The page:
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But to be fair, I complain a lot about being cold when it’s raining and well above freezing. Now that I’ve joined the wusses, I wonder how I ever survived northern living.


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I’m Dreaming of a …

December on Vancouver Island often means high winds and vigorous waves. Lately it has been blowing and raining buckets sideways so often that we are surprised if the sun comes out, and we wonder what that bright light is. Before we can point it out to anyone, the moment of sunshine is history, so we don’t get too excited about a peek at the sun.

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The road that goes along a spit of land below our house has wild waves on the exposed side and relatively calm waters on the inland side. Still, today it was choppy on the sheltered side too.

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We drove to town taking the long way around, passing by the beaches and the bird sanctuary you see below. For most of the year, the sanctuary is a marsh in places, but these past weeks the water level has come right across the road, making the marsh look more like a lake.

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The walking trail that follows the edge of the marsh has almost become a part of it. High boots are needed to walk there today.

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Driving on, we see that the second access to the ocean is even wilder than the first. Anyone foolish enough to stand in front of these waves would disappear in them and be tossed around like the logs that tumble around in the frothing surf and end up flung onto the high tide line.

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At most times of the year, it’s very pleasant to sit on a bench and watch the waves. The benches had no visitors today.

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Just when I was feeling sorry for myself about the weather, I dug around in my photo folders and found one of the winter of 2007. No flooding then, no high waves, but also, no power when the heavy branches broke and fell onto the power lines somewhere down the road.

The snow is pretty, but when you sing, “I’m dreaming of a white Christmas,” you have to be careful what you wish for. I don’t want a snow-laden bough to cut off the electricity to the oven just when my Christmas turkey is half done.

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So I think “Dreaming of a White Christmas” is okay as long as I don’t really wish for my dreams to come true.


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Coming Through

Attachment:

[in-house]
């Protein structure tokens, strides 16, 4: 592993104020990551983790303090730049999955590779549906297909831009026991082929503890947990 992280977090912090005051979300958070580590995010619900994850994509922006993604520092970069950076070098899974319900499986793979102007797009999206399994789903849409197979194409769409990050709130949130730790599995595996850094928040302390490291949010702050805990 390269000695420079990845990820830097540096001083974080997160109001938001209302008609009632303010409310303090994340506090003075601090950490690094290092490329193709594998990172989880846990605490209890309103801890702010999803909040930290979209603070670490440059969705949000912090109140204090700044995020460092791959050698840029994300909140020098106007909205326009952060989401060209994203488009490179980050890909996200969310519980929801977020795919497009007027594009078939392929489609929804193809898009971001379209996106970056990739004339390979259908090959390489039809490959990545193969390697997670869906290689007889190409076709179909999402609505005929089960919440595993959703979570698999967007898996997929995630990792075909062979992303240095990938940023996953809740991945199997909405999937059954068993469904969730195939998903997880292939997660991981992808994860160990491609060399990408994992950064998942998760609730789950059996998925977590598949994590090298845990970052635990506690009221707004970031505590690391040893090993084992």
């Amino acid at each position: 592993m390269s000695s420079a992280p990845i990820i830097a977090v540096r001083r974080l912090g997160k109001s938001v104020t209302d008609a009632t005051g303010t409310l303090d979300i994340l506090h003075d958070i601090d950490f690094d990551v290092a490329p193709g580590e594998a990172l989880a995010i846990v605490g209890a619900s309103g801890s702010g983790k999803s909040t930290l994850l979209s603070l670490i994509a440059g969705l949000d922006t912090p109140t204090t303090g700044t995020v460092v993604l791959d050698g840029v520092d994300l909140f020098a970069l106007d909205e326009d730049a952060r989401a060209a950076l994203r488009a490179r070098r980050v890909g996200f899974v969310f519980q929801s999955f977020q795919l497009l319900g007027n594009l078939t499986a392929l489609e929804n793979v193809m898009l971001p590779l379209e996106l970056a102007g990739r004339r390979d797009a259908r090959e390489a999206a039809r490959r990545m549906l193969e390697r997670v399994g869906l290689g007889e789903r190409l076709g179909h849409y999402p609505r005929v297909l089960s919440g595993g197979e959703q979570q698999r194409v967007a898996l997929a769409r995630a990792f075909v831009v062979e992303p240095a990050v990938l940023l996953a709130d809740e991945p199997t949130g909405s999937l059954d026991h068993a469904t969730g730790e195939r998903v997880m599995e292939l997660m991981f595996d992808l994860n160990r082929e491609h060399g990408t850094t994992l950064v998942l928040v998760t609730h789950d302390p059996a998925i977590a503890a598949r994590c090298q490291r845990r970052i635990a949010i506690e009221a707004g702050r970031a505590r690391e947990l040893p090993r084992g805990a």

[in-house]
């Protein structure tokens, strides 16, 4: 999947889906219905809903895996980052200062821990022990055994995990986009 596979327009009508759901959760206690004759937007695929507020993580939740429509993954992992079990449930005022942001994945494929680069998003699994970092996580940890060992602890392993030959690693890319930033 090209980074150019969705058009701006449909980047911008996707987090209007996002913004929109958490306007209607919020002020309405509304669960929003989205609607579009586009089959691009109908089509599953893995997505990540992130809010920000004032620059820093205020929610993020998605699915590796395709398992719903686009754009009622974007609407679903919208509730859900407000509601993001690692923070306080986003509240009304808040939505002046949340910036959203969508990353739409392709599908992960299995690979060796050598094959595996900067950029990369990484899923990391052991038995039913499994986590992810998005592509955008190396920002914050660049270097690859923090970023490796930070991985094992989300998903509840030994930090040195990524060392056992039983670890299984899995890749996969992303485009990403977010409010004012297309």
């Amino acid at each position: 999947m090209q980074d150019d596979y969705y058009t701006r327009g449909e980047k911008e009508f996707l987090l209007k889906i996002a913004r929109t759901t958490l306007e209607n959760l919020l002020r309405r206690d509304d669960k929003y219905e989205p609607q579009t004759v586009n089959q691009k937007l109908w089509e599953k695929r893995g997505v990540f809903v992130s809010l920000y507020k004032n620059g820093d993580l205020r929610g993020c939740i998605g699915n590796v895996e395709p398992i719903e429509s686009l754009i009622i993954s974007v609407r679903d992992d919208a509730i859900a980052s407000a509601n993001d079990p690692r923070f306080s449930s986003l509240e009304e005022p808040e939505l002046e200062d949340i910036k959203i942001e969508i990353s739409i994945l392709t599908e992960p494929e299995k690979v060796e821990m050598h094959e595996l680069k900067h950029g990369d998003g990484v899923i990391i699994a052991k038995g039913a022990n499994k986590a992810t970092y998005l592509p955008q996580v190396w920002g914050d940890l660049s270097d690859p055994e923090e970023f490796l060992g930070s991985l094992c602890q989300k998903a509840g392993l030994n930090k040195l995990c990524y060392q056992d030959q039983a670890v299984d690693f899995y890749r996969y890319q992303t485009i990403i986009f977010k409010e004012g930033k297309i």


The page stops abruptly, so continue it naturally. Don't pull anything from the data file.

This is a post from almost four years ago. Only a few of you will remember it from then.

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“Hey! Just in time. I’m starving,” Captain Gary called as I arrived at the wharf with sandwiches and coffee. “i knew you’d come through for me.”

“Didn’t want you to have to stop working.” Like most fishermen in the last weeks of May, Gary was racing the clock to get the boat ready for opening day of commercial fishing.

He gallantly set up a sun-bleached lawn chair for me on the deck of the salmon troller. I protested, but he said, “No, you go ahead and have the lawn chair. I can sit on the galley chair,” and he hauled out an old wooden thing from the wheelhouse.

We chit-chatted away while Gary ate his lunch. “Sure you don’t want one of these sandwiches?”

“No, thanks! I had one at home.” I spread out my arms to the sky. “What a great day! So good to see the sun at last.” I slid a little lower in the lawn chair to try to catch every last ray of sunshine.

“Oh, hi there, Fraser. Want a cup of coffee?” Gary raised his mug to a fellow fisherman who came by to talk about the merits of cold cure epoxy.

As they compared notes on the best temperature for using cold cure, I tuned out the fish talk and slouched even farther down in my lawn chair. God, that sun feels good.

The sharp cracking of plastic had all eyes turning my way. I did a split-second search for the source of the noise and watched an arm of the lawn chair snap in two. The crack was followed by the caving in of the lawn chair seat, another crack of the second arm, and the thud of my rear end hitting the deck.  There I sprawled, legs out front, elbows pointing skyward, and bottom on the deck.

“Are you okay?” the visiting fisherman asked.

I nodded, feeling my face heat up.”I guess I really came through all right.”

As Gary extricated me from the tangle of the broken chair, Fraser kindly and discreetly hurried away.